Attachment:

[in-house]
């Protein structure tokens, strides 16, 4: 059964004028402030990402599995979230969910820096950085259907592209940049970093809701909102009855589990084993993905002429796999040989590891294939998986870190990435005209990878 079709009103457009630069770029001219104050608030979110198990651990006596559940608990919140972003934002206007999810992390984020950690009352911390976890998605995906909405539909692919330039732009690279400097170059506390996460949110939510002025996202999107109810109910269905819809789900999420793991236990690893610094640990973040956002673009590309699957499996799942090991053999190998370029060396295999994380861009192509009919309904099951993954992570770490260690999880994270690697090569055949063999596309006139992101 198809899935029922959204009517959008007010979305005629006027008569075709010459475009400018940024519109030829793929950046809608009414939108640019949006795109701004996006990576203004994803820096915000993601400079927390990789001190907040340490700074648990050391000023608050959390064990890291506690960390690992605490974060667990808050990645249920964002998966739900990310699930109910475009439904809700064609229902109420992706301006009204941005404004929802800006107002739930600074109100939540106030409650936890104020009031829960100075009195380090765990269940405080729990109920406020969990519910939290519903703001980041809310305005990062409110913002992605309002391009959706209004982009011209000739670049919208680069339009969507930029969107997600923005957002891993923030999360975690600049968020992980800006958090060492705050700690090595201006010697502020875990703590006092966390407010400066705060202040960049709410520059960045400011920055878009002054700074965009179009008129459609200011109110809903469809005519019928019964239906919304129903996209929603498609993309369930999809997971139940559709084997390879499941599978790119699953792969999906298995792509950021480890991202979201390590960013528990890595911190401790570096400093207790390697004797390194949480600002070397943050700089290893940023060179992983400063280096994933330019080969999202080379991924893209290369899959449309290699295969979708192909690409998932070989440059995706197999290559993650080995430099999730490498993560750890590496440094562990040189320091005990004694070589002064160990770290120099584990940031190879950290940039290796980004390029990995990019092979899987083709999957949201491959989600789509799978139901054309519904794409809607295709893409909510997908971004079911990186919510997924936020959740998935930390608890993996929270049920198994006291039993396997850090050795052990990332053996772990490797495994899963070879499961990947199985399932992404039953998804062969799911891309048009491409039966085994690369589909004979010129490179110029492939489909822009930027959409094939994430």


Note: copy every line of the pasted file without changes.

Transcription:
[in-house]
């Protein structure tokens, strides 16, 4: 059964004028402030990402599995979230969910820096950085259907592209940049970093809701909102009855589990084993993905002429796999040989590891294939998986870190990435005209990878 079709009103457009630069770029001219104050608030979110198990651990006596559940608990919140972003934002206007999810992390984020950690009352911390976890998605995906909405539909692919330039732009690279400097170059506390996460949110939510002025996202999107109810109910269905819809789900999420793991236990690893610094640990973040956002673009590309699957499996799942090991053999190998370029060396295999994380861009192509009919309904099951993954992570770490260690999880994270690697090569055949063999596309006139992101 198809899935029922959204009517959008007010979305005629006027008569075709010459475009400018940024519109030829793929950046809608009414939108640019949006795109701004996006990576203004994803820096915000993601400079927390990789001190907040340490700074648990050391000023608050959390064990890291506690960390690992605490974060667990808050990645249920964002998966739900990310699930109910475009439904809700064609229902109420992706301006009204941005404004929802800006107002739930600074109100939540106030409650936890104020009031829960100075009195380090765990269940405080729990109920406020969990519910939290519903703001980041809310305005990062409110913002992605309002391009959706209004982009011209000739670049919208680069339009969507930029969107997600923005957002891993923030999360975690600049968020992980800006958090060492705050700690090595201006010697502020875990703590006092966390407010400066705060202040960049709410520059960045400011920055878009002054700074965009179009008129459609200011109110809903469809005519019928019964239906919304129903996209929603498609993309369930999809997971139940559709084997390879499941599978790119699953792969999906298995792509950021480890991202979201390590960013528990890595911190401790570096400093207790390697004797390194949480600002070397943050700089290893940023060179992983400063280096994933330019080969999202080379991924893209290369899959449309290699295969979708192909690409998932070989440059995706197999290559993650080995430099999730490498993560750890590496440094562990040189320091005990004694070589002064160990770290120099584990940031190879950290940039290796980004390029990995990019092979899987083709999957949201491959989600789509799978139901054309519904794409809607295709893409909510997908971004079911990186919510997924936020959740998935930390608890993996929270049920198994006291039993396997850090050795052990990332053996772990490797495994899963070879499961990947199985399932992404039953998804062969799911891309048009491409039966085994690369589909004979010129490179110029492939489909822009930027959409094939994430």